Hina Rabbani Khar: Sure, Barkha Dutt, let me make two general points before I move to answer your question directly, and I'm not trying to hoodwink your question in anyway, but I'm just trying to make two general points. First of all, as the leading light of the Indian media, let me convey to you with full confidence and the fact that if you look at Indian media today and compare it to the Pakistani media, whether it is electronic media or the print media, I'm proud to be a Pakistani and I'll tell you why I say that. I say that because the narrative in Pakistan today is no more of hostility, of breeding animosity...
NDTV: Nor is it in the Indian media...
Hina Rabbani Khar: ...Absolutely. Let me just complete this. And that to me is very, very important, and in India, when I was there briefly in New Delhi for only two days, your headlines are about the role of ISI, the economic terrorism or this terrorism. Your headlines are about somewhat less of an optimist view of the relations or the state of play that is currently within the two countries, so that's one point. The second point, if you tell us that it has been far too long, you know, we can tell you back, so if you want to do a tit for tat of an interaction, we can tell you what about the Samjhauta Express, it has been even longer, okay. But we would not choose to do that, simply for the reason that we understand that whatever are the issues which are of pain to the Indian public or to the Pakistani public, and there are many which are to the pain of Pakistani public, we need to look at them in a reality check mode, in a pragmatic mode, and when I look at, for instance at the Mumbai trial in a pragmatic mode, there is a clear movement forward. There has been a clear movement forward in the past and currently I think it hinges upon giving the Judicial Commission the right to cross-examine.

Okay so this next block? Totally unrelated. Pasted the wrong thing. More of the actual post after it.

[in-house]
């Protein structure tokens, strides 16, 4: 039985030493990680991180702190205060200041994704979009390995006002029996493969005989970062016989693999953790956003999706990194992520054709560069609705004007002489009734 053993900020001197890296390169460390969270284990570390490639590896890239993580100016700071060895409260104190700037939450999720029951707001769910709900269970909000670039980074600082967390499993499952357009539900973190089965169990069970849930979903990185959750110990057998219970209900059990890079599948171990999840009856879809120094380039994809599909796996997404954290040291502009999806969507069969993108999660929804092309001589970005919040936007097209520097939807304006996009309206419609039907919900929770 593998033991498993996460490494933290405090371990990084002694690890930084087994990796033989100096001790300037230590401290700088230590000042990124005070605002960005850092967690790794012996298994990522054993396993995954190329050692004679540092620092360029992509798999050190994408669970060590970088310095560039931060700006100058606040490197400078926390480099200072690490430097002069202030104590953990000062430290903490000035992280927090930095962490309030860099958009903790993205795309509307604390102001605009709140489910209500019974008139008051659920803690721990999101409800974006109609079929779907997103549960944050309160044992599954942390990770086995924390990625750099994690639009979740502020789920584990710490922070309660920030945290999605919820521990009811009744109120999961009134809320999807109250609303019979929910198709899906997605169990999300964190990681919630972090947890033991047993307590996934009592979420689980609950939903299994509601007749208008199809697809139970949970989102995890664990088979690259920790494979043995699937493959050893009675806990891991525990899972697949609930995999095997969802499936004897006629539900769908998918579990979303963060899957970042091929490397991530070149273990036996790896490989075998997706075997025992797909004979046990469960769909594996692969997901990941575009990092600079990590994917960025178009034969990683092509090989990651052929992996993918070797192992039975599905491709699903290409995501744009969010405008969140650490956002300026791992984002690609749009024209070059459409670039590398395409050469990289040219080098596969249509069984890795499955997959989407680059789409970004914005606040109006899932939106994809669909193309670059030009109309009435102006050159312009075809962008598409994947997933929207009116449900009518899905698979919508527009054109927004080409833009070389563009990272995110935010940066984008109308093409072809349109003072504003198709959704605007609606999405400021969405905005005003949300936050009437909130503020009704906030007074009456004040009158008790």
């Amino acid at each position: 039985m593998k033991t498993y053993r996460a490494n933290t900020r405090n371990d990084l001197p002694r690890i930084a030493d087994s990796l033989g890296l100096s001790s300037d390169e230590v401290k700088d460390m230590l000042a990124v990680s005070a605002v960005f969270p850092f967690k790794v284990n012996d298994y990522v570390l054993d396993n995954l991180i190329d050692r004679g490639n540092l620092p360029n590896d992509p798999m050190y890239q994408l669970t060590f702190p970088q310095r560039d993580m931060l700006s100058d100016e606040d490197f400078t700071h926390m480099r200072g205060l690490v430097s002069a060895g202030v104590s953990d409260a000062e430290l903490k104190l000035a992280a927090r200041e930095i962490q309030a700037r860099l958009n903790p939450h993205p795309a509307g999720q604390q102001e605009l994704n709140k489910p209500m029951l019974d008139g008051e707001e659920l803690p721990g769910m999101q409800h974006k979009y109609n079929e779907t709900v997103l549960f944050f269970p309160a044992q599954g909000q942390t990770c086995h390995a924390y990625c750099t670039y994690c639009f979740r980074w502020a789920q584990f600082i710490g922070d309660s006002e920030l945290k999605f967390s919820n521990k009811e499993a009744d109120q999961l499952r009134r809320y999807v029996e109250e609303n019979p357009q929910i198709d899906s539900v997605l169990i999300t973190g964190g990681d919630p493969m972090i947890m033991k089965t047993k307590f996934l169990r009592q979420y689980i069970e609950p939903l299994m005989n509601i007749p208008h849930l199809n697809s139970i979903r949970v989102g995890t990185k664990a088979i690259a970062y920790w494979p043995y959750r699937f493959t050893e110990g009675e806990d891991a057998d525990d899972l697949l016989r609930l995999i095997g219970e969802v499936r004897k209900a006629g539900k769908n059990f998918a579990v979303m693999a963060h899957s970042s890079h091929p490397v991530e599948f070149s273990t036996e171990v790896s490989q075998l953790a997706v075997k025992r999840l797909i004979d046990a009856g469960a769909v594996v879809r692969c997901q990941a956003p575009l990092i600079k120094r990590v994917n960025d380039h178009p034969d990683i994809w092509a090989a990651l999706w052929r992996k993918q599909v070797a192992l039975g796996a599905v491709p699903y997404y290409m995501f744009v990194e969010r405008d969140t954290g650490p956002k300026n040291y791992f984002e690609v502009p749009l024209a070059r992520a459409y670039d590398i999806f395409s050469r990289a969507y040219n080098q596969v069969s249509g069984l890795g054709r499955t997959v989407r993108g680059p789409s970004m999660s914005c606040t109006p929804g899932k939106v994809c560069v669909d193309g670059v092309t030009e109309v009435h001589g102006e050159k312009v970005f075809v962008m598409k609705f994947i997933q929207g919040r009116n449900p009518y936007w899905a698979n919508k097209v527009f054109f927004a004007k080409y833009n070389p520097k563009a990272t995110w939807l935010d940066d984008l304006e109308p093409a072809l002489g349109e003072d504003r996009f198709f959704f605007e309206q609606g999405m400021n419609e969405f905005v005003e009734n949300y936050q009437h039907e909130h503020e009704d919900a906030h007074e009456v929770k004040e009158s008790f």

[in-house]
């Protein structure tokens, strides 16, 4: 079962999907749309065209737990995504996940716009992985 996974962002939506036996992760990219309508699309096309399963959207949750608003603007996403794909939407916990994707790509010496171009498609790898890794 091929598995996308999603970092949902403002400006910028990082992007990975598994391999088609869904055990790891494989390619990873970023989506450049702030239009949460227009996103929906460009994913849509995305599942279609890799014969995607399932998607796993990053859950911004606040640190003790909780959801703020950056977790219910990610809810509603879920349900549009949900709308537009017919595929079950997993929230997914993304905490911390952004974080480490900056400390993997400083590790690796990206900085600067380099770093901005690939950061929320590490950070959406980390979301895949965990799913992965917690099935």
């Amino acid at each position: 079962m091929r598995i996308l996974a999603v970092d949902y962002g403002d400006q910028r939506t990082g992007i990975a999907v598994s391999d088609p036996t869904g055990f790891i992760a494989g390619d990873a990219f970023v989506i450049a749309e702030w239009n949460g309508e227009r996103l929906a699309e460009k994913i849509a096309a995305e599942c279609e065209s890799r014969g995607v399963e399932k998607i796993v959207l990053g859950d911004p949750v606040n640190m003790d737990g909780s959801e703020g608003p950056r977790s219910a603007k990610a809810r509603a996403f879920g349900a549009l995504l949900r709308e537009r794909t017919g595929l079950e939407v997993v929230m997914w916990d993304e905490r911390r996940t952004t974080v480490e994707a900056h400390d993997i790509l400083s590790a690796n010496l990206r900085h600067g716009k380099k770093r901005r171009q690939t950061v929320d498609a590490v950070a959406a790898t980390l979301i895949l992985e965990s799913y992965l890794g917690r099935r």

NDTV: ...Which is going to happen now. It is going to make a second visit from what we understand.
Hina Rabbani Khar: Absolutely. So once that happens we cannot hold ourselves hostage to that particular process, which is by and large a judicial process. Now you know the judicial processes in India, whether they are domestic or ones like this, which are less domestic and same is the case with Pakistan. Now, when a judicial process is ongoing, and when we had said categorically and clearly that the right, and not we as the government, but the courts have said, that they should be allowed to cross-examine. Once we move beyond that, we should be able to hopefully move to a point where this ceases to be an issue. So what I'm trying to say is, try and move beyond issue based relationship.
NDTV: But you do understand the pain and anger about Mumbai, don't you?
Hina Rabbani Khar: Of course, and I understand many other pains, angers which exist in the Pakistani public also and in the Indian public. What I'm saying is that, let's not doubt our intentions because, as I said, then we could roll on the Samjhauta Express story more often than we do, and we do not, for the simple reason that we understand the judicial processes are working, and we hope that we will find a conclusion to all of these. So that, as I said, is the baggage of history, the new baggage of history, because these are somewhat new. Baggage of history should also put to an end and we are able to look forward to a relationship in which we can move forward. When I say moving forward, do I mean moving forward without staring in the face the issues we have between the two countries? So if we, for instance, are allowed not to talk about or we are not so keen to talk about the issue of Jammu and Kashmir, and I think it will be unfair to the relationship, because this is a factor in the relationship, and what do we plan to do? I think a clear lesson learnt should be that for 65 years we have tried to solve our problems through a certain track, and the track has been mostly marred by hostility and animosity and doubting each other's intentions, and throwing at each other evidence of misbehaviour, bad intentions in the past. So do we want to continue in that trajectory, or we want to say that past is past, if there are mistakes or not. We need to move forward. Let me tell you this much and we can end this topic over here - the government of Pakistan is committed to ensuring that all of these issues cease to be issues. How do we ensure that they cease to be issues? Let me resolve them. So we are committed to doing so. Let me also say, be a bit bold and say, that it is not in Pakistan's national interest, it is not in Pakistan's interest for this issue to continue as an issue. We want a resolution to this issue so we can move on.